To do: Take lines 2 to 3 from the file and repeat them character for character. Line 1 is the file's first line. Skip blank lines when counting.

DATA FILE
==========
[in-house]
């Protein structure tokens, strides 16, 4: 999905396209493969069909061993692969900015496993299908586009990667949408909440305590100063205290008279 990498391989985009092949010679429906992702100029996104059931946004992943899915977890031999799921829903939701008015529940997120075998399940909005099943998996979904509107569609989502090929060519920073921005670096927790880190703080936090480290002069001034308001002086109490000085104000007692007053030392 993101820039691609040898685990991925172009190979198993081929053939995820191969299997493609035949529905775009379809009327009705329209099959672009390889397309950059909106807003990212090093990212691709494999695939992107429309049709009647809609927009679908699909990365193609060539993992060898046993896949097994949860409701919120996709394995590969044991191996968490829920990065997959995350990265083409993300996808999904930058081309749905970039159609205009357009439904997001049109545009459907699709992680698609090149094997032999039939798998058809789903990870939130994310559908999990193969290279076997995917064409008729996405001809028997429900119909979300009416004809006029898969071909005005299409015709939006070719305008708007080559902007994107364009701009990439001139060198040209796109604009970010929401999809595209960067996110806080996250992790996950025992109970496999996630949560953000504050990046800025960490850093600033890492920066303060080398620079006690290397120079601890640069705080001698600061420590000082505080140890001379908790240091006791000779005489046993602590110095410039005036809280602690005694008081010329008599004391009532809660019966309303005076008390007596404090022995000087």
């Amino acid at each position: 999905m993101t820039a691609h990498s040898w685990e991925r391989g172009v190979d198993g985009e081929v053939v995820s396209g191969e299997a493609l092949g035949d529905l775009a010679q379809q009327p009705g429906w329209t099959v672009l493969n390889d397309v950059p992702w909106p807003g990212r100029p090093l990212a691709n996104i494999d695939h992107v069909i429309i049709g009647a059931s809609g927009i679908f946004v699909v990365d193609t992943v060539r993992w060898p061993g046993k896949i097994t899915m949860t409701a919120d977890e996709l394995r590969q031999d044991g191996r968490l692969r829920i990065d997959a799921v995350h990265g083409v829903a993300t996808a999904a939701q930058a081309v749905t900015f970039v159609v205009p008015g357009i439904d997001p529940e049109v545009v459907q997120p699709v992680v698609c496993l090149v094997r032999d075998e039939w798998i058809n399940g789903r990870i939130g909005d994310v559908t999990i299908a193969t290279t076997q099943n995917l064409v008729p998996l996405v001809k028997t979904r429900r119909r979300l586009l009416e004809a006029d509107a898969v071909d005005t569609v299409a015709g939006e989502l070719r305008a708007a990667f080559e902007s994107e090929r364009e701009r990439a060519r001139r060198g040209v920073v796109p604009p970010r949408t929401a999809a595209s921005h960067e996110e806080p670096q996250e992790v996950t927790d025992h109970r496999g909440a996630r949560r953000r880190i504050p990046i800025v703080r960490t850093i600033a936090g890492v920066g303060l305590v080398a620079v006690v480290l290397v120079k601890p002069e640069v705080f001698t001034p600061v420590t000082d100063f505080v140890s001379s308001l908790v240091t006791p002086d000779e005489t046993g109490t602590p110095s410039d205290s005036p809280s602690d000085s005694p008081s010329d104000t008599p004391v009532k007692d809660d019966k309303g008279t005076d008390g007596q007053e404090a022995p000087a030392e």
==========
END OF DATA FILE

């Protein structure tokens, strides 16, 4: 999905396209493969069909061993692969900015496993299908586009990667949408909440305590100063205290008279 990498391989985009092949010679429906992702100029996104059931946004992943899915977890031999799921829903939701008015529940997120075998399940909005099943998996979904509107569609989502090929060519920073921005670096927790880190703080936090480290002069001034308001002086109490000085104000007692007053030392 993101820039691609040898685990991925172009190979198993081929053939995820191969299997493609035949529905775009379809009327009705329209099959672009390889397309950059909106807003990212090093990212691709494999695939992107429309049709009647809609927009679908699909990365193609060539993992060898046993896949097994949860409701919120996709394995590969044991191996968490829920990065997959995350990265083409993300996808999904930058081309749905970039159609205009357009439904997001049109545009459907699709992680698609090149094997032999039939798998058809789903990870939130994310559908999990193969290279076997995917064409008729996405001809028997429900119909979300009416004809006029898969071909005005299409015709939006070719305008708007080559902007994107364009701009990439001139060198040209796109604009970010929401999809595209960067996110806080996250992790996950025992109970496999996630949560953000504050990046800025960490850093600033890492920066303060080398620079006690290397120079601890640069705080001698600061420590000082505080140890001379908790240091006791000779005489046993602590110095410039005036809280602690005694008081010329008599004391009532809660019966309303005076008390007596404090022995000087």
């Amino acid at each position: 999905m993101t820039a691609h990498s040898w685990e991925r391989g172009v190979d198993g985009e081929v053939v995820s396209g191969e299997a493609l092949g035949d529905l775009a010679q379809q009327p009705g429906w329209t099959v672009l493969n390889d397309v950059p992702w909106p807003g990212r100029p090093l990212a691709n996104i494999d695939h992107v069909i429309i049709g009647a059931s809609g927009i679908f946004v699909v990365d193609t992943v060539r993992w060898p061993g046993k896949i097994t899915m949860t409701a919120d977890e996709l394995r590969q031999d044991g191996r968490l692969r829920i990065d997959a799921v995350h990265g083409v829903a993300t996808a999904a939701q930058a081309v749905t900015f970039v159609v205009p008015g357009i439904d997001p529940e049109v545009v459907q997120p699709v992680v698609c496993l090149v094997r032999d075998e039939w798998i058809n399940g789903r990870i939130g909005d994310v559908t999990i299908a193969t290279t076997q099943n995917l064409v008729p998996l996405v001809k028997t979904r429900r119909r979300l586009l009416e004809a006029d509107a898969v071909d005005t569609v299409a015709g939006e989502l070719r305008a708007a990667f080559e902007s994107e090929r364009e701009r990439a060519r001139r060198g040209v920073v796109p604009p970010r949408t929401a999809a595209s921005h960067e996110e806080p670096q996250e992790v996950t927790d025992h109970r496999g909440a996630r949560r953000r880190i504050p990046i800025v703080r960490t850093i600033a936090g890492v920066g303060l305590v080398a620079v006690v480290l290397v120079k601890p002069e640069v705080f001698t001034p600061v420590t000082d100063f505080v140890s001379s308001l908790v240091t006791p002086d000779e005489t046993g109490t602590p110095s410039d205290s005036p809280s602690d000085s005694p008081s010329d104000t008599p004391v009532k007692d809660d019966k309303g008279t005076d008390g007596q007053e404090a022995p000087a030392e």